IBM Says The State of Network Security is Abysmal
Bohs Hansen / 4 years ago
The state of online security is at a new low according to IBM Security’s 2017 IBM X-Force Threat Intelligence Index. Cyber criminals are starting to grab unstructured data, spam has rebloomed 400%, and ransomware has gone nuts too.
With the rise in pure numbers of available connected devices along with the neverending pressure on companies to release new innovative products faster than the competition, security seems to be overlooked. The number of records compromised grew to a historic 566% in 2016, from 600 million the year earlier to more than 4 billion. One of the biggest here was the Yahoo breach which leaked and compromised more than 1.5 billion records. Many of the breaches in 2016 related to unstructured data such as email archives, business documents, intellectual property, and source code.
Ransomware also had a good year in 2016, if you can call it that. In the first three months alone, the FBI estimated that cyber criminals were paid $209 million via ransomware. If that continued throughout the year, we’re talking figures around $1 billion last year.
Both financial services and healthcare were big targets in 2016, as the years before, but the healthcare industry was hit on smaller targets this time.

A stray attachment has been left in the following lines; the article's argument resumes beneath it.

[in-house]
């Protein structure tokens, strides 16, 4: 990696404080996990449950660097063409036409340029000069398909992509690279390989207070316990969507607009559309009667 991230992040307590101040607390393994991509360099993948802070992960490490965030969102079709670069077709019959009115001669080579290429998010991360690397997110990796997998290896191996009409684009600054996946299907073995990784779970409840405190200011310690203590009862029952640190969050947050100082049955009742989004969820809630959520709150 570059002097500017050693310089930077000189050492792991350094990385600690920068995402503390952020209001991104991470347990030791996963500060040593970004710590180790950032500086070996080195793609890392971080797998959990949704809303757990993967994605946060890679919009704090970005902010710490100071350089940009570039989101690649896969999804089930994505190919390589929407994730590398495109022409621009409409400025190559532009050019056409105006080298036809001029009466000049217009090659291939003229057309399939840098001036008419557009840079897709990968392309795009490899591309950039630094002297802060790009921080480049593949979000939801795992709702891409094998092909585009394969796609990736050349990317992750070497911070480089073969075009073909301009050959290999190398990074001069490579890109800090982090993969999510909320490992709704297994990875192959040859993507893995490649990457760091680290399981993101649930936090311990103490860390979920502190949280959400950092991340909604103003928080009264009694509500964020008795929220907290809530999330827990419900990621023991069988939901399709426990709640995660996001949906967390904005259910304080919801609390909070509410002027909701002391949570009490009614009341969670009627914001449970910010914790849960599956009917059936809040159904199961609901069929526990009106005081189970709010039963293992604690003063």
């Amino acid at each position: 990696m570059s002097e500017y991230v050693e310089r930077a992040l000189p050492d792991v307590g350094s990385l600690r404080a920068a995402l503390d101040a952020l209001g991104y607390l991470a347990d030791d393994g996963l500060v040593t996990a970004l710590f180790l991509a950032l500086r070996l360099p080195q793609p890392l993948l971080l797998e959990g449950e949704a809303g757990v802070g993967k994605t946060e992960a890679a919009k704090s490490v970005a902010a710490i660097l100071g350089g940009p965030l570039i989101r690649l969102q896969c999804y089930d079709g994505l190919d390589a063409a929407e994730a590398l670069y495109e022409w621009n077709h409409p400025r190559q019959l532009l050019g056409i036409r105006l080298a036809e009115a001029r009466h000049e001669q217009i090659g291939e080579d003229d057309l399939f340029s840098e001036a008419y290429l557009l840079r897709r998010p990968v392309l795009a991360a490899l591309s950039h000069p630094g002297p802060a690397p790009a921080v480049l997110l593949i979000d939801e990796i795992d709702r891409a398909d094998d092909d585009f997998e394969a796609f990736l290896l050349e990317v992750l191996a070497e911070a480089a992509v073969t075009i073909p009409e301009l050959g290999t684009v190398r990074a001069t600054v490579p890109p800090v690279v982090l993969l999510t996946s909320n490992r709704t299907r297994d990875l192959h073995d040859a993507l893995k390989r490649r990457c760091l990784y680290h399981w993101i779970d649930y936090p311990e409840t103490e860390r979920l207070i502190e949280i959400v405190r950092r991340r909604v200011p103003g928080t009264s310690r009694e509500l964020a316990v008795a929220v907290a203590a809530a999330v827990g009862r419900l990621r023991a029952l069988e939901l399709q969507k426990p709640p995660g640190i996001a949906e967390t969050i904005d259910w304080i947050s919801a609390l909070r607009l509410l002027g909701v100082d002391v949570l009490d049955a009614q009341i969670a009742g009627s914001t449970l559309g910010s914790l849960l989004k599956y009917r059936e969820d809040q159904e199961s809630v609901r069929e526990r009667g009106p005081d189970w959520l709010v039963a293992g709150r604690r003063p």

“With Internet-shattering distributed-denial-of-service (DDoS) attacks, troves of records leaked through data breaches, and a renewed focus by organised cybercrime on business targets, 2016 was a defining year for security. Indeed, in 2016 more than 4 billion records were leaked, more than the combined total from the two previous years, redefining the meaning of the term “mega breach.” In one case, a single source leaked more than 1.5 billion records,” IBM wrote.
“While the volume of records compromised, last year reached historic highs, we see this shift to unstructured data as a seminal moment. The value of structured data to cyber criminals is beginning to wane as the supply outstrips the demand. Unstructured data is big-game hunting for hackers and we expect to see them monetize it this year in new ways,” said Caleb Barlow, Vice President of Threat Intelligence, IBM Security.
The IBM X-Force Threat Intelligence Index elicits responses from more than 8,000 security clients in 100 countries and data derived from non-customer assets such as spam sensors and honeynets in 2016. IBM X-Force runs network traps around the world and monitors more than eight million spam and phishing attacks daily while analysing more than 37 billion web pages and images.